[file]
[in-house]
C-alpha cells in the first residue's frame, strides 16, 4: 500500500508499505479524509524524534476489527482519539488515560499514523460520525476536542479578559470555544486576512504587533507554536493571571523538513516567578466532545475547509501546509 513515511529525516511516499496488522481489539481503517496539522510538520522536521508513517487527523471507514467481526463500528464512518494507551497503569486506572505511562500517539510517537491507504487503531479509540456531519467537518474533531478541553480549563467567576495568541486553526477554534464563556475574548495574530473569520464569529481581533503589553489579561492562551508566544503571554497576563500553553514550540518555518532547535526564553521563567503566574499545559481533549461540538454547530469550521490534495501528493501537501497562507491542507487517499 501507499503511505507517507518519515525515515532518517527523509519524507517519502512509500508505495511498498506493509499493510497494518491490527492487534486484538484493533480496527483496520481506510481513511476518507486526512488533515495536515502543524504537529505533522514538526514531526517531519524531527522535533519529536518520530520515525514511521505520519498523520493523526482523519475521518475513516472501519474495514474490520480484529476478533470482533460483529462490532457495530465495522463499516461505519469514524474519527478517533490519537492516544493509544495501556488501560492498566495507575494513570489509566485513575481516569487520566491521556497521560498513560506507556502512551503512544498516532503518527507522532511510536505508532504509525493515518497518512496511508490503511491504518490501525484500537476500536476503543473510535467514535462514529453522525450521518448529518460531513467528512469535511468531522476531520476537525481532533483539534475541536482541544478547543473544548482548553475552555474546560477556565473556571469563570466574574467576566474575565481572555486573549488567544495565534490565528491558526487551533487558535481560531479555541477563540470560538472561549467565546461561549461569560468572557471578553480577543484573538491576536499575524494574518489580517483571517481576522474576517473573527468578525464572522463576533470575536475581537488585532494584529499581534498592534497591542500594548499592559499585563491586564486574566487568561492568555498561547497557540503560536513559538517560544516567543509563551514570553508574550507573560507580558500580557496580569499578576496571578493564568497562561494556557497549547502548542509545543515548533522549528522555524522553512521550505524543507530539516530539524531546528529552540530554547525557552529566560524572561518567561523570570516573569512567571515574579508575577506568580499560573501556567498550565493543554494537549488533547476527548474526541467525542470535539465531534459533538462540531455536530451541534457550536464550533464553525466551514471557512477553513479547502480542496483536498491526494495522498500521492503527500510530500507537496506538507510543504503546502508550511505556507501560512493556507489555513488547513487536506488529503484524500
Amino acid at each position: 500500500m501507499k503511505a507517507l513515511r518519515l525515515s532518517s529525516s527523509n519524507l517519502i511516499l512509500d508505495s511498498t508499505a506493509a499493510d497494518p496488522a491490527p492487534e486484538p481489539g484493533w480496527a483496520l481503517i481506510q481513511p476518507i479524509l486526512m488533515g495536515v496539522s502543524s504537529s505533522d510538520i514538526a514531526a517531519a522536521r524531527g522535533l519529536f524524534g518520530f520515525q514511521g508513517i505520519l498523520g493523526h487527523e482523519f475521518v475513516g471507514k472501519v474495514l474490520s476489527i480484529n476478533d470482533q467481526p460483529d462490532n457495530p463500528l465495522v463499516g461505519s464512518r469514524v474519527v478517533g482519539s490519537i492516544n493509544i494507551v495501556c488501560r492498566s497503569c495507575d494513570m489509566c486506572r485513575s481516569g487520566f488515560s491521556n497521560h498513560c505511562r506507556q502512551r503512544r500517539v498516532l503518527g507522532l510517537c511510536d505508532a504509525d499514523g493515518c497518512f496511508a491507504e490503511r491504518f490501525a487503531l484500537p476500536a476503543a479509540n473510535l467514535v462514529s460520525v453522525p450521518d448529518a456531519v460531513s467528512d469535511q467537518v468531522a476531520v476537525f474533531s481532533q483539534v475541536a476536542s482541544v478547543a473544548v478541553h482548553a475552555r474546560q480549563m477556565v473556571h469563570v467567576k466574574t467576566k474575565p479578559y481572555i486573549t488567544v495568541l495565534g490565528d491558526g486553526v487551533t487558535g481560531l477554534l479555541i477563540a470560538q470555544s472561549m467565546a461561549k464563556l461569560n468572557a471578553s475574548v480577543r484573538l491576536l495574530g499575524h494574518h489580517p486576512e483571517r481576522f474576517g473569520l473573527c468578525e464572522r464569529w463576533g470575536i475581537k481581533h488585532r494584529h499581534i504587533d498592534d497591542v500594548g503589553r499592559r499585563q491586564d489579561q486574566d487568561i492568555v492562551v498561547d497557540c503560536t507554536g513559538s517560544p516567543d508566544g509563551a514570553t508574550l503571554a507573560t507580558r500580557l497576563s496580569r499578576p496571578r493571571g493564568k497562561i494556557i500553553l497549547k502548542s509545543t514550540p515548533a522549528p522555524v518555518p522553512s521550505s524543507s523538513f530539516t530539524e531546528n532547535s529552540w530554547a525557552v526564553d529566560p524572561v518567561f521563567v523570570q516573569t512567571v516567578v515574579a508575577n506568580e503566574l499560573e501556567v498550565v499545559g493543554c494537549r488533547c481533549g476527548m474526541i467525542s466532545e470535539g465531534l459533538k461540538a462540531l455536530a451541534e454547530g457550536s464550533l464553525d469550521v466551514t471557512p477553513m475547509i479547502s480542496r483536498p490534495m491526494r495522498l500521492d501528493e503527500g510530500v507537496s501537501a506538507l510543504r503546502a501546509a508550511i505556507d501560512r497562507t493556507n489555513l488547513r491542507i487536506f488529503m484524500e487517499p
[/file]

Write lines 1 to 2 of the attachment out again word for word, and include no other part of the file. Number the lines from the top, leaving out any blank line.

[in-house]
C-alpha cells in the first residue's frame, strides 16, 4: 500500500508499505479524509524524534476489527482519539488515560499514523460520525476536542479578559470555544486576512504587533507554536493571571523538513516567578466532545475547509501546509 513515511529525516511516499496488522481489539481503517496539522510538520522536521508513517487527523471507514467481526463500528464512518494507551497503569486506572505511562500517539510517537491507504487503531479509540456531519467537518474533531478541553480549563467567576495568541486553526477554534464563556475574548495574530473569520464569529481581533503589553489579561492562551508566544503571554497576563500553553514550540518555518532547535526564553521563567503566574499545559481533549461540538454547530469550521490534495501528493501537501497562507491542507487517499 501507499503511505507517507518519515525515515532518517527523509519524507517519502512509500508505495511498498506493509499493510497494518491490527492487534486484538484493533480496527483496520481506510481513511476518507486526512488533515495536515502543524504537529505533522514538526514531526517531519524531527522535533519529536518520530520515525514511521505520519498523520493523526482523519475521518475513516472501519474495514474490520480484529476478533470482533460483529462490532457495530465495522463499516461505519469514524474519527478517533490519537492516544493509544495501556488501560492498566495507575494513570489509566485513575481516569487520566491521556497521560498513560506507556502512551503512544498516532503518527507522532511510536505508532504509525493515518497518512496511508490503511491504518490501525484500537476500536476503543473510535467514535462514529453522525450521518448529518460531513467528512469535511468531522476531520476537525481532533483539534475541536482541544478547543473544548482548553475552555474546560477556565473556571469563570466574574467576566474575565481572555486573549488567544495565534490565528491558526487551533487558535481560531479555541477563540470560538472561549467565546461561549461569560468572557471578553480577543484573538491576536499575524494574518489580517483571517481576522474576517473573527468578525464572522463576533470575536475581537488585532494584529499581534498592534497591542500594548499592559499585563491586564486574566487568561492568555498561547497557540503560536513559538517560544516567543509563551514570553508574550507573560507580558500580557496580569499578576496571578493564568497562561494556557497549547502548542509545543515548533522549528522555524522553512521550505524543507530539516530539524531546528529552540530554547525557552529566560524572561518567561523570570516573569512567571515574579508575577506568580499560573501556567498550565493543554494537549488533547476527548474526541467525542470535539465531534459533538462540531455536530451541534457550536464550533464553525466551514471557512477553513479547502480542496483536498491526494495522498500521492503527500510530500507537496506538507510543504503546502508550511505556507501560512493556507489555513488547513487536506488529503484524500